 Preemptive: uses clock interrupt for multitasking
 Context switching
 Transfer control to the process that is being dispatched
 Processing requirements: CPU vs. I/O bound

Copyright 2013 John Wiley & Sons, Inc. 15-19

Achieving Multitasking
 While one program is waiting for I/O to take
place, another program is using the CPU to
execute instructions
 Time-slicing
 The CPU may be switched rapidly back and forth
between different programs
 Dispatcher
 is activated by I/O operation or real time clock
 selects next process to run

Copyright 2013 John Wiley & Sons, Inc. 15-20

Sharing the CPU during I/O Breaks

 I/O represents a large percentage of a

typical program’s execution

Copyright 2013 John Wiley & Sons, Inc. 15-21

Time-sharing the CPU

Time slicing

Copyright 2013 John Wiley & Sons, Inc. 15-22

Secondary Storage Management

 Keeps track of free secondary storage

 Maintains file system and directories
 Optimizes completion of I/O tasks for
efficient disk usage
 Combination of hardware and software

Copyright 2013 John Wiley & Sons, Inc. 15-23

Network and Communication Services

 TCP/IP protocol suite

 Locate and connect to other computers
 Pass application data in packets to other systems
 Access files, I/O devices, and programs from
remote systems
 Support distributed processing
 Network Applications
 Email, remote login, Web services, streaming
multimedia, voice over IP telephony, VPN
 Communication services
 Interface between communication software and OS
I/O control system that provides network access
Copyright 2013 John Wiley & Sons, Inc. 15-24
Security and Protection Services
 Protect OS from user processes
 Protect processes from each other
 Protect processes from outside world
 Prevent unauthorized entry to system
 Prevent unauthorized system use by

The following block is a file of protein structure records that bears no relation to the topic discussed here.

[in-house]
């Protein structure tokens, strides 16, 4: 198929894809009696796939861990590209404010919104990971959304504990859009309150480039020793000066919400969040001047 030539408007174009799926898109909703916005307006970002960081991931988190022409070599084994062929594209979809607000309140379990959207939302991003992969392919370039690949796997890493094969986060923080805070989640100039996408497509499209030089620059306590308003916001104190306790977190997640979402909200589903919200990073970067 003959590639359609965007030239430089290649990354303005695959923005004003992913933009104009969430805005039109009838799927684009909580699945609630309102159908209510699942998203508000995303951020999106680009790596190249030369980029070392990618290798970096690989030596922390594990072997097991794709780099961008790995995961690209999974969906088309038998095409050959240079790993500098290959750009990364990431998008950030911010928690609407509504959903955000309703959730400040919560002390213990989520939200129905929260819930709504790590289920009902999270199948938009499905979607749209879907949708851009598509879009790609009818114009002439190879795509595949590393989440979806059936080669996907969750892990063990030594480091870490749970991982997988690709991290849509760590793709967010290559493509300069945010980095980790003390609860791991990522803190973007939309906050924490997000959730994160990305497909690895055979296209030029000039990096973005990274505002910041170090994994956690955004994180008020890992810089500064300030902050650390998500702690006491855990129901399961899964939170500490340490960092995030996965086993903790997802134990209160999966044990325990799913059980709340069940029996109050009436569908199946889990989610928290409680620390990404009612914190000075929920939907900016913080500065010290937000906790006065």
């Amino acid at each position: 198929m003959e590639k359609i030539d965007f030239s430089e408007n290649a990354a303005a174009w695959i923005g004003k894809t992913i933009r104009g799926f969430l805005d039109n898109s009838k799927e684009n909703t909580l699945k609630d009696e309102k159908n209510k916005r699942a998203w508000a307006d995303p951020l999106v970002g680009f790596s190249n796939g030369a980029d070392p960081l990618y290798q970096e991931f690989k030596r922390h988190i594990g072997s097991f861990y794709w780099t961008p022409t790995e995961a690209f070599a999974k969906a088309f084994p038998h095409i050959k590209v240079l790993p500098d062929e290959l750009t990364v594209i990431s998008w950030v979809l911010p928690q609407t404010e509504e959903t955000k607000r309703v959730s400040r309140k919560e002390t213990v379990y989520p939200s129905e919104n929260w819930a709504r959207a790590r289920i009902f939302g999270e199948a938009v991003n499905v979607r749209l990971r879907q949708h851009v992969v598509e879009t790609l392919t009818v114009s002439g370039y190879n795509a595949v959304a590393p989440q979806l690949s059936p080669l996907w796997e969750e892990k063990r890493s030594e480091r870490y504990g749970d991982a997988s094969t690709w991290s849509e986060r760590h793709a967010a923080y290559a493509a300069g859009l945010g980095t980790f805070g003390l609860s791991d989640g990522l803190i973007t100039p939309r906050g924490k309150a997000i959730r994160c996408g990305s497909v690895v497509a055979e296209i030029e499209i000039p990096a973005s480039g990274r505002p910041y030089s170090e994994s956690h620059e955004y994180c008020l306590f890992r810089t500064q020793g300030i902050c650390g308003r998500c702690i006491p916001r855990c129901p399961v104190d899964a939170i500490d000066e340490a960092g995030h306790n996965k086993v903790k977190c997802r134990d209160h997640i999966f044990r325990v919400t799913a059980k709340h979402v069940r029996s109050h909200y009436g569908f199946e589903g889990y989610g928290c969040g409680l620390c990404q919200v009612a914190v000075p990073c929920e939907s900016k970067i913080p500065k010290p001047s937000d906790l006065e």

authorized users

Copyright 2013 John Wiley & Sons, Inc. 15-25

System Administration Support
 System configuration  Network administration
and setting group  Backups
configuration policies  Software installations
 Adding and deleting and upgrades
users  OS installations
 Controlling and (system generation),
modifying user patches, and upgrades
privileges  System tuning and
 System security optimization
 Files systems  Monitoring performance
management  Recovering lost data
Copyright 2013 John Wiley & Sons, Inc. 15-26
Systems Tools Examples
 IBM z/OS
 sysgen: reconfiguration to incorporate new equipment
 Workload Manager: optimize system resources automatically
 Unix/Linux
 superuser: system administrator account with privileges to
override all restrictions and security built into the system
 adduser: administer user accounts
 mount/umount: mount and unmount a file system
 fsck: check and repair a file system
 ufsdump/ufsrestore: create and restore backups
 Windows
 Control panel
 Task manager (Ctrl-Alt-Del menu)
Copyright 2013 John Wiley & Sons, Inc. 15-27
Typical System Status Report

Copyright 2013 John Wiley & Sons, Inc. 15-28

OS Configurations
 Three main configurations for the
organization of an operating system
1. Monolithic configuration
 Unix/Linux
2. Hierarchical (layered) configuration
 Multics
 Windows 2000 and later versions
(approximately hierarchical)
3. Microkernel
 Macintosh OS X
Copyright 2013 John Wiley & Sons, Inc. 15-29
Monolithic Kernel